Overview of Git Git is a Version Control Management System (VCMS). The most popular use for it is to manage source code for software development projects but it can be used to manage any type of computer files. It was built initially to support development of Linux and focused on speed and scalability as it’s[…]
I’ve recently run across an interesting challenge in some historical source code repositories. These repositories did not begin their lives in Git and are arranged so that independent products are in sub-directories under a root parent directory. This means, any time anyone clones the repository they get a ton of unneeded source code that goes[…]
Git is my go to source control management tool. It works no matter what the technology or platform of the project I’m working on involves. I’ll be honest. It took a little brain power to understand when I first switched over to it to get a good grasp on it. When files disappear from a[…]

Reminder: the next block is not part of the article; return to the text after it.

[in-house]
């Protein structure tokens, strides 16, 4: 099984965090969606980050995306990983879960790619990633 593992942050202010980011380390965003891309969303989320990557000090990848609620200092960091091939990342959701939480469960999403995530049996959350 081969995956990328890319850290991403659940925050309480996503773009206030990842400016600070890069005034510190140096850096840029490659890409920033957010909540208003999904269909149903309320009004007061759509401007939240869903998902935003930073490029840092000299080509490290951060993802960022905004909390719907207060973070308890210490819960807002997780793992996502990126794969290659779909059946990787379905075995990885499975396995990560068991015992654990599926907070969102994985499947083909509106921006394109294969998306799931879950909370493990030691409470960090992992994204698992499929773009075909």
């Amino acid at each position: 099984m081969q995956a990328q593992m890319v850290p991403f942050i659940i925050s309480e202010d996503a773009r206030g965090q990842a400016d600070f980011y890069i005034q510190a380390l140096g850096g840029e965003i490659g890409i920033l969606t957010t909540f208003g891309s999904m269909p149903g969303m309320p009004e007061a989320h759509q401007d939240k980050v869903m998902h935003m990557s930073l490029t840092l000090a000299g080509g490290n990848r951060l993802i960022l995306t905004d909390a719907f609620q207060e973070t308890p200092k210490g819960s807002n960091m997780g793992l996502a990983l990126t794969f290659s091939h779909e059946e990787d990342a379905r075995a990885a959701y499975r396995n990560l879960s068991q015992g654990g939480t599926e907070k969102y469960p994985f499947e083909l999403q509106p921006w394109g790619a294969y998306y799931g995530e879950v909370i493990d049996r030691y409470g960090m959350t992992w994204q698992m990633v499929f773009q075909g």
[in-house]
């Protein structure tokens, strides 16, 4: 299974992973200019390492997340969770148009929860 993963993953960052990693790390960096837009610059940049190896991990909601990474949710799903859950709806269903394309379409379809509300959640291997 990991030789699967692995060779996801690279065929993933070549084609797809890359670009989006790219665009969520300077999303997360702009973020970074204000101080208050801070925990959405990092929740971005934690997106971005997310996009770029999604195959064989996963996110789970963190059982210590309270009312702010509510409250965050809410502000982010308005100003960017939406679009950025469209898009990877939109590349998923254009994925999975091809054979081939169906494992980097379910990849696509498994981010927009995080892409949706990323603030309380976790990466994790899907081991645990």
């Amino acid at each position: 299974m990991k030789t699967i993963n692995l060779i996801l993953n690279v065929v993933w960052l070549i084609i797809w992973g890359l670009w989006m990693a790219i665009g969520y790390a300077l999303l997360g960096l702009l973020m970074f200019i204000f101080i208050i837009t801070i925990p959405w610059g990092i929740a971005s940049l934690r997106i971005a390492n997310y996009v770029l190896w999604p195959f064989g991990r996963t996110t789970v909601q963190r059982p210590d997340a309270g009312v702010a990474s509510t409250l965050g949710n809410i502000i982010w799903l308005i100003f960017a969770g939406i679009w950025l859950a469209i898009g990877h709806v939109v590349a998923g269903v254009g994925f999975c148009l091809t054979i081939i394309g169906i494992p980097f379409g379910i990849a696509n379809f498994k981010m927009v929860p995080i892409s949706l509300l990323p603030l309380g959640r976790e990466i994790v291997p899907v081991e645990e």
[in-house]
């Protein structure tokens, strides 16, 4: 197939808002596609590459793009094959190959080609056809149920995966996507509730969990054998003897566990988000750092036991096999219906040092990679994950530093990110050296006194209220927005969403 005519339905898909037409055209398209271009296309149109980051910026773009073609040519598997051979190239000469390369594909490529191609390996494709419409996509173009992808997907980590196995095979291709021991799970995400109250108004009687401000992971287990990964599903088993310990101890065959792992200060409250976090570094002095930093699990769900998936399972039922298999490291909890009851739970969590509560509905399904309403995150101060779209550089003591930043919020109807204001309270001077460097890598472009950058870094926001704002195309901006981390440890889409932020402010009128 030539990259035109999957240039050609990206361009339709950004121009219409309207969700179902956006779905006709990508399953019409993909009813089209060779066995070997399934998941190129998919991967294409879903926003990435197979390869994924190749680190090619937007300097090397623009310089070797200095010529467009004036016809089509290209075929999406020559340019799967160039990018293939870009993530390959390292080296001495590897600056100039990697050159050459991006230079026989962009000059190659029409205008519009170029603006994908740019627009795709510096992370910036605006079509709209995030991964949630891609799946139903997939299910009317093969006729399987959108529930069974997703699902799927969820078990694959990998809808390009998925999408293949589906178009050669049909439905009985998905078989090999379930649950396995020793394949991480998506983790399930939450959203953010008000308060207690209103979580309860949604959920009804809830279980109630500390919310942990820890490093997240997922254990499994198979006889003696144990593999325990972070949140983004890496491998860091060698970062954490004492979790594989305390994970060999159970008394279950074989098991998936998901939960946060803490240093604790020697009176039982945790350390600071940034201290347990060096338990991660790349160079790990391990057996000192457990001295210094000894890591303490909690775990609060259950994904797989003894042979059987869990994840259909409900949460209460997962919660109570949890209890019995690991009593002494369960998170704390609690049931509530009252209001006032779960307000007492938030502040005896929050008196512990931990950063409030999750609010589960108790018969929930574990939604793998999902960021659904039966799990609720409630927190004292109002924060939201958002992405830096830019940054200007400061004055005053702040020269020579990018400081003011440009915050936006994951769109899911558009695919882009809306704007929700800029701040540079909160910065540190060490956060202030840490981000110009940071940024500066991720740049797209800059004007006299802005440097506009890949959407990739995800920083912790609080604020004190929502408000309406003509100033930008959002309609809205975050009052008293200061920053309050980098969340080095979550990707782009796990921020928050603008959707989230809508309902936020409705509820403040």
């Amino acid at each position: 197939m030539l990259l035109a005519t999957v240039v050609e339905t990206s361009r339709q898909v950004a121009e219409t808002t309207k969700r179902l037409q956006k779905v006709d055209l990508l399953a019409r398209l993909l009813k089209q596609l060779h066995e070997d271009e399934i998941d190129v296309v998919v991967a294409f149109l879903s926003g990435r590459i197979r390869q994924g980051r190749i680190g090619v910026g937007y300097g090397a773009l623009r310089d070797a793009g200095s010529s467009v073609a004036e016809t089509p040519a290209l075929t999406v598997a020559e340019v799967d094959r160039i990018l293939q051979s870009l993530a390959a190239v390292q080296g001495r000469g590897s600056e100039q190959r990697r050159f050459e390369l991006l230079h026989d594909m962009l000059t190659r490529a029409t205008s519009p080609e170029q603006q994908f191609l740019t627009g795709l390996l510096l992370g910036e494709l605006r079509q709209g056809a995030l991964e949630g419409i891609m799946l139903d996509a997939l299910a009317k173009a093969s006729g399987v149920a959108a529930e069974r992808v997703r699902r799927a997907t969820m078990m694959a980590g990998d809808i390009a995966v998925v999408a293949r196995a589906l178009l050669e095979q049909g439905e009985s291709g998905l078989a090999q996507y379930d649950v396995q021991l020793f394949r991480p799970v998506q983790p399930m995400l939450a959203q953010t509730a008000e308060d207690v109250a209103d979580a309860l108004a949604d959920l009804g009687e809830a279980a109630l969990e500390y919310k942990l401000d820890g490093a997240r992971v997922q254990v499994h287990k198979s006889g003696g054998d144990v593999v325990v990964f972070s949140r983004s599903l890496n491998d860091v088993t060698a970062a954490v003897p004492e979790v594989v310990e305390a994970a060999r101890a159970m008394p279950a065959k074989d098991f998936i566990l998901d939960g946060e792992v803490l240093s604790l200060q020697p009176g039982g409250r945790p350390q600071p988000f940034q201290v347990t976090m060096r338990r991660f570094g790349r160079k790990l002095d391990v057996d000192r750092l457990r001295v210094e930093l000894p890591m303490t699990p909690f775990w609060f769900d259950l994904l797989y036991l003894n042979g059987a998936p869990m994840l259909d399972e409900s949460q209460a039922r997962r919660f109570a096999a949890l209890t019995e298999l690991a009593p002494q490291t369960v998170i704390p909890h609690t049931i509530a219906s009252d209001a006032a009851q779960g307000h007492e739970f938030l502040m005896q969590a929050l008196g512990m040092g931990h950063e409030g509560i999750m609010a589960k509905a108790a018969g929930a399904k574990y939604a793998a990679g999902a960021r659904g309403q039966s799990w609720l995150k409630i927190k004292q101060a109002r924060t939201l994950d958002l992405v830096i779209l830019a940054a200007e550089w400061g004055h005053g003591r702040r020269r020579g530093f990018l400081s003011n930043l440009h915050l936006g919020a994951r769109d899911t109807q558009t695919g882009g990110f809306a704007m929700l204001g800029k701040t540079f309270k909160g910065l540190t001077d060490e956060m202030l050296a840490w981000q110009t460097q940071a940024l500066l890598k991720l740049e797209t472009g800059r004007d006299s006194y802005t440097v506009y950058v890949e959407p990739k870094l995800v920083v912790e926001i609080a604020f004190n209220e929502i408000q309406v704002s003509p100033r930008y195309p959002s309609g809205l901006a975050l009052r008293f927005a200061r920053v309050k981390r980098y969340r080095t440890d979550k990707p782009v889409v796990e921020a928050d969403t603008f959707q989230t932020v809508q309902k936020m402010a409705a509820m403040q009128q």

I ran into a new branching strategy, branch by sprint, this week. I will have to admit it was a new one to me. I’ve seen branching by environment (dev, test, staging, prod), branching by developer, and branching by feature/user story. I had not considered branching for a sprint. […]
My journey to a new Source Control Repository technology mastery is well under way. Recently I’ve made the leap from Team Foundation Source Control to Git. The move comes after much consideration on my part. Why change? Doesn’t Team Foundation Server do pretty much the same as Git? Is it really worth the upheaval to change everything over to a Git repository?
I struggled with all of these questions. Eventually I was won over by the undeniably huge acceptance of Git in both the open source and private development communities, the branching flexibility of Git, and the just downright speediness Git. […]